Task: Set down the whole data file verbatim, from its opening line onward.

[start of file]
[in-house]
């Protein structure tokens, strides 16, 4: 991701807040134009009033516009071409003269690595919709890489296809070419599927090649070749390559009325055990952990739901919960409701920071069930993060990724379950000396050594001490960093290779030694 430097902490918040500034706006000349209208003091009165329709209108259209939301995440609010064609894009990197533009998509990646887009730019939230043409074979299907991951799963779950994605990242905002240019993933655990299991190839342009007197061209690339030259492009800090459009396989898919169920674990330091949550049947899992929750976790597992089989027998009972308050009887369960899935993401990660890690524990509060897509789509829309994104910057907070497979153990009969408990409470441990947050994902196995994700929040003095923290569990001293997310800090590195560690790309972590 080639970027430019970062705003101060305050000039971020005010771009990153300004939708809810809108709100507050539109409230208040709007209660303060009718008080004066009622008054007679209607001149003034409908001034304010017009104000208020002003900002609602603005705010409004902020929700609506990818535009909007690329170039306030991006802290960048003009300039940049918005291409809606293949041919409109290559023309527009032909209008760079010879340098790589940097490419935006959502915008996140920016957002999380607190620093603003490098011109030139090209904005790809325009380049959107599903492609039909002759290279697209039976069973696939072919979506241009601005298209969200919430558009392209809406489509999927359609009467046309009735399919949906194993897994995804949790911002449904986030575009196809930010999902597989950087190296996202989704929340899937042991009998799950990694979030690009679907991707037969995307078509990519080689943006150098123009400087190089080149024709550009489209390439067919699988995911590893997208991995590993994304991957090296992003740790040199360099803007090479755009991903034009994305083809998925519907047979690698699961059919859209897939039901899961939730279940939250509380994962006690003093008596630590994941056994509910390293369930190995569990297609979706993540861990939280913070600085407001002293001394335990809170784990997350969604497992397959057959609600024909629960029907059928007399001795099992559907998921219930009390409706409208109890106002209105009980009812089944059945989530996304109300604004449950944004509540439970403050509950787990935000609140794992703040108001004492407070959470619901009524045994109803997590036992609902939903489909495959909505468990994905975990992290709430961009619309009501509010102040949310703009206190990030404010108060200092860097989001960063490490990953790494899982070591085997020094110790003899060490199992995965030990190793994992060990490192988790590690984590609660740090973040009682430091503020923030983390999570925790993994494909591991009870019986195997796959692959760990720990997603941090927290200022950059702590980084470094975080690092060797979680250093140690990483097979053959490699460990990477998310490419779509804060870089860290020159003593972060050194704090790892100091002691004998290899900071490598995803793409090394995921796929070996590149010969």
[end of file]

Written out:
[in-house]
């Protein structure tokens, strides 16, 4: 991701807040134009009033516009071409003269690595919709890489296809070419599927090649070749390559009325055990952990739901919960409701920071069930993060990724379950000396050594001490960093290779030694 430097902490918040500034706006000349209208003091009165329709209108259209939301995440609010064609894009990197533009998509990646887009730019939230043409074979299907991951799963779950994605990242905002240019993933655990299991190839342009007197061209690339030259492009800090459009396989898919169920674990330091949550049947899992929750976790597992089989027998009972308050009887369960899935993401990660890690524990509060897509789509829309994104910057907070497979153990009969408990409470441990947050994902196995994700929040003095923290569990001293997310800090590195560690790309972590 080639970027430019970062705003101060305050000039971020005010771009990153300004939708809810809108709100507050539109409230208040709007209660303060009718008080004066009622008054007679209607001149003034409908001034304010017009104000208020002003900002609602603005705010409004902020929700609506990818535009909007690329170039306030991006802290960048003009300039940049918005291409809606293949041919409109290559023309527009032909209008760079010879340098790589940097490419935006959502915008996140920016957002999380607190620093603003490098011109030139090209904005790809325009380049959107599903492609039909002759290279697209039976069973696939072919979506241009601005298209969200919430558009392209809406489509999927359609009467046309009735399919949906194993897994995804949790911002449904986030575009196809930010999902597989950087190296996202989704929340899937042991009998799950990694979030690009679907991707037969995307078509990519080689943006150098123009400087190089080149024709550009489209390439067919699988995911590893997208991995590993994304991957090296992003740790040199360099803007090479755009991903034009994305083809998925519907047979690698699961059919859209897939039901899961939730279940939250509380994962006690003093008596630590994941056994509910390293369930190995569990297609979706993540861990939280913070600085407001002293001394335990809170784990997350969604497992397959057959609600024909629960029907059928007399001795099992559907998921219930009390409706409208109890106002209105009980009812089944059945989530996304109300604004449950944004509540439970403050509950787990935000609140794992703040108001004492407070959470619901009524045994109803997590036992609902939903489909495959909505468990994905975990992290709430961009619309009501509010102040949310703009206190990030404010108060200092860097989001960063490490990953790494899982070591085997020094110790003899060490199992995965030990190793994992060990490192988790590690984590609660740090973040009682430091503020923030983390999570925790993994494909591991009870019986195997796959692959760990720990997603941090927290200022950059702590980084470094975080690092060797979680250093140690990483097979053959490699460990990477998310490419779509804060870089860290020159003593972060050194704090790892100091002691004998290899900071490598995803793409090394995921796929070996590149010969």